4 October 2000 | VOOKAP-2
Allen at his Finest
'Shadows & Fog' is, for me, all that which makes a perfect picture. I've seen all Woody Allen's pictures, and none affects me in the same way that 'S&F' does.
The film is set in the early part of the 20th century somewhere in Eastern Europe. The opening scenes set up what will become the basic plot (and believe me, it is basic) of the film. Allen plays Klieinman, a simple clerk who is awaken by a lynch mob hell-bent on catching a killer who has taken to strangling (or slitting the throats, nobody seems sure) of the townsfolk.
As Kleinman leaves his flat in reluctant search of the killer, we are introduced to the fog swept streets of the village. It is here that we find the real character of this film. Allen uses the simple story of the hunt as a means to introduce us to us to true beauty in the night. He uses lighting and canted angles to produce a surreal setting unlike any film produced in the last half-century. Note the way light filtering through the spokes of the circus wagons reflects of the fog in a way so beautiful and haunting that it's easy to forget we're watching an 88min comedy shot on sound stages in New York.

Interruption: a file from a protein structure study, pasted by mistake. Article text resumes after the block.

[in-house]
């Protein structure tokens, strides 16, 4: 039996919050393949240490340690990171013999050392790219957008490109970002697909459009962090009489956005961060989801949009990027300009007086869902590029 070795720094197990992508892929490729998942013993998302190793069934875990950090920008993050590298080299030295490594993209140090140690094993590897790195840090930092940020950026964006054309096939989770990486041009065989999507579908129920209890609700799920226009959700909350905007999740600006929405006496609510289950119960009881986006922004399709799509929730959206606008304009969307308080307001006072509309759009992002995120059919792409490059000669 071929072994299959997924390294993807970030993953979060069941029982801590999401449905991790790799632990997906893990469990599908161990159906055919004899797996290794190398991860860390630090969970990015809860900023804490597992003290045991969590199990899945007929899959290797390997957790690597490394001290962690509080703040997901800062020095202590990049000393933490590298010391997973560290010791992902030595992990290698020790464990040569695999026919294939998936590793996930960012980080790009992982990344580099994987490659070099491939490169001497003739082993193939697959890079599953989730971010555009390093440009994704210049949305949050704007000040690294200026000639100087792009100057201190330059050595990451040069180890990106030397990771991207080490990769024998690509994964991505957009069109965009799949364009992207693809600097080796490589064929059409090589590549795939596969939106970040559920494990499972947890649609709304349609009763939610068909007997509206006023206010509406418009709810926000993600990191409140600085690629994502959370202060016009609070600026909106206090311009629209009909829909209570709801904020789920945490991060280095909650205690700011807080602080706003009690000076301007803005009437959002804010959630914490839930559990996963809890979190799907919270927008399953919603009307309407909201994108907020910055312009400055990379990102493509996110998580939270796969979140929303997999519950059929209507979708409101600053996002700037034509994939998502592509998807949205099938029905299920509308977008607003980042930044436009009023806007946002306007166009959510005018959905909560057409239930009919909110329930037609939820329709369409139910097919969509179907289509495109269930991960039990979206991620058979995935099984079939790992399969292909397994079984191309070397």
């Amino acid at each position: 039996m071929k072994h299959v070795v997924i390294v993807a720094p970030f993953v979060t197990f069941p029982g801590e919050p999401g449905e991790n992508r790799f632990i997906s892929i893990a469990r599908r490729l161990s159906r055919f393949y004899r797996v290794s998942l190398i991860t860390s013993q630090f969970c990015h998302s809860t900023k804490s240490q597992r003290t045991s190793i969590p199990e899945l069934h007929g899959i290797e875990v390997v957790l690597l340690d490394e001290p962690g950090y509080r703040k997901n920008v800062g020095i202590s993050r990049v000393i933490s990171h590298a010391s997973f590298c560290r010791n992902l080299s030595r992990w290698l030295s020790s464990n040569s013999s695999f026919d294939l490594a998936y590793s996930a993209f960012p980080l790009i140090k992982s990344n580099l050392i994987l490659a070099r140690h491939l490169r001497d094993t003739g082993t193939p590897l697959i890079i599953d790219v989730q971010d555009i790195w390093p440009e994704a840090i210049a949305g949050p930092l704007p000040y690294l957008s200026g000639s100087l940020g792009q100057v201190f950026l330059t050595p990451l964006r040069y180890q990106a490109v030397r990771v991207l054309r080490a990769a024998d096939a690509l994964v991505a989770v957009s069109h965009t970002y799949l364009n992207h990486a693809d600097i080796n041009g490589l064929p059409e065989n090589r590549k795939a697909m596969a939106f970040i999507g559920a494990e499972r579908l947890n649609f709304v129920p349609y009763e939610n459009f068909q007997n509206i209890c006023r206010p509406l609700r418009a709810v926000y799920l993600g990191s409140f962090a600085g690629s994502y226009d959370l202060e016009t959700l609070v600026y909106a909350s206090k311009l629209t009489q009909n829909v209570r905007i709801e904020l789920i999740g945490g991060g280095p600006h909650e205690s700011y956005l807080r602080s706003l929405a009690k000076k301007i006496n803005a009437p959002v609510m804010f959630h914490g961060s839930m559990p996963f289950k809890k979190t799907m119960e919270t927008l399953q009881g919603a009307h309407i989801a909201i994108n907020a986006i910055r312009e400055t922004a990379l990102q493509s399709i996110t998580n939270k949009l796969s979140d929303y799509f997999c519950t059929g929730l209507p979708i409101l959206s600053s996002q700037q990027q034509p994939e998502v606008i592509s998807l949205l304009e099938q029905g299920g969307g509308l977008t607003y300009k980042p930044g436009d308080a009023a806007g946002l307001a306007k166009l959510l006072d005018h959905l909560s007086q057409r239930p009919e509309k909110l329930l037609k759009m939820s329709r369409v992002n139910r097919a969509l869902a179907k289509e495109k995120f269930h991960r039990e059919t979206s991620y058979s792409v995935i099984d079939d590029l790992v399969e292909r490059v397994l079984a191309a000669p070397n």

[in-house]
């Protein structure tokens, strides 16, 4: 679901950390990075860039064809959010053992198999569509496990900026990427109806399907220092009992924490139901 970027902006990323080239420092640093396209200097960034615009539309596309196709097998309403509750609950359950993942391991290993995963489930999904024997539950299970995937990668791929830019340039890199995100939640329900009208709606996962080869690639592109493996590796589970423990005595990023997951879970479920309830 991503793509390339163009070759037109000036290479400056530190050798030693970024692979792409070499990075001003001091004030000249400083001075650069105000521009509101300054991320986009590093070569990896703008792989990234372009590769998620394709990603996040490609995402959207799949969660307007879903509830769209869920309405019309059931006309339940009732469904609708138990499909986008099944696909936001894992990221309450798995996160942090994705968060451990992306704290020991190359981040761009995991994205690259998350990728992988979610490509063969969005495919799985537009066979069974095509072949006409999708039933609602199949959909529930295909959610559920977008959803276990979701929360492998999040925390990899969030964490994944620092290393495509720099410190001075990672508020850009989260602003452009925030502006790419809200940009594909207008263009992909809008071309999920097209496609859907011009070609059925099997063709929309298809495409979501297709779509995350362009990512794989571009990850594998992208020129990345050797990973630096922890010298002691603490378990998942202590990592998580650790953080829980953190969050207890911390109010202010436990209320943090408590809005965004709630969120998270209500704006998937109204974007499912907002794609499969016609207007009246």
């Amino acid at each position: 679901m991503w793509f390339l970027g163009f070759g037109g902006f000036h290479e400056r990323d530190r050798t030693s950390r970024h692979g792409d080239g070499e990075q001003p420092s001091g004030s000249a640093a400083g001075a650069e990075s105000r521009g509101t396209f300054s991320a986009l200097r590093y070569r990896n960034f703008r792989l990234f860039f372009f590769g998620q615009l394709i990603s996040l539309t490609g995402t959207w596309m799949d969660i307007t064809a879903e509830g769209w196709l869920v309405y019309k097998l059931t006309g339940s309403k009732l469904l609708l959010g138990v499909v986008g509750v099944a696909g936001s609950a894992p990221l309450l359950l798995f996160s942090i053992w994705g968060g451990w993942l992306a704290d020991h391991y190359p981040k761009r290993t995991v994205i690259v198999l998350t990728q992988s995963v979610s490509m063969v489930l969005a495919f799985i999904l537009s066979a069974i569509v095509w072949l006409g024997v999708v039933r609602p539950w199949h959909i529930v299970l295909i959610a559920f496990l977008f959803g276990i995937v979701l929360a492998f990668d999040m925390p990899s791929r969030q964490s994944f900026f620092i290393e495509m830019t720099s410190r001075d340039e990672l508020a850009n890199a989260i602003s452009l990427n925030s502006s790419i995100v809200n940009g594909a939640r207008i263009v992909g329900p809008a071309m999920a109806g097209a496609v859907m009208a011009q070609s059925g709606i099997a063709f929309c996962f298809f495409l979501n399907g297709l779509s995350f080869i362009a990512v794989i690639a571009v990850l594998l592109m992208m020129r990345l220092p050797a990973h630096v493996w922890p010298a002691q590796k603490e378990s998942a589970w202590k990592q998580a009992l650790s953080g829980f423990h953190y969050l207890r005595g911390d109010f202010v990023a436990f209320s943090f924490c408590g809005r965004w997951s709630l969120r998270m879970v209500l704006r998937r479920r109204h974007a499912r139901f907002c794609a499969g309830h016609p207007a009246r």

Setting the mood as such, Allen walks us through the streets and offers a brief glimpse of the characters who inhabit the night. It seems as if the whole town is up searching for the killer, and each of them is given a short moment to offer a bit of insight and then move on. However brief, each character brings us further into the shadows and we soon feel a chill as the night air seems to fill the room.
The scene eventually shifts to a whore house where we are privy to a spectacular scene. Five women sit at a table discussing relationships, fascinating stories given that most of them are whores. Instead of cuts, Allen simply places a camera in the center of the table and revolves as the ladies converse. It's a scene reminiscent of the opening sequence of 'A Touch of Evil' of the Copacabana scene in 'Goodfellas'. Amazing.
There's so much more to say. Brecht's score is wonderful, the cast is literally one of the best of the 1990's (Cusack, Malkovitch, Foster, Macy, Riley, Shaw, Bates, Tomilin, Kavner, Pleasence), and the jokes are hilarious.
Above everything, see this film for it's namesake ... Shadows and Fog. If ever there was a homage to night and all its mystery and beauty, it's 'Shadows and Fog'.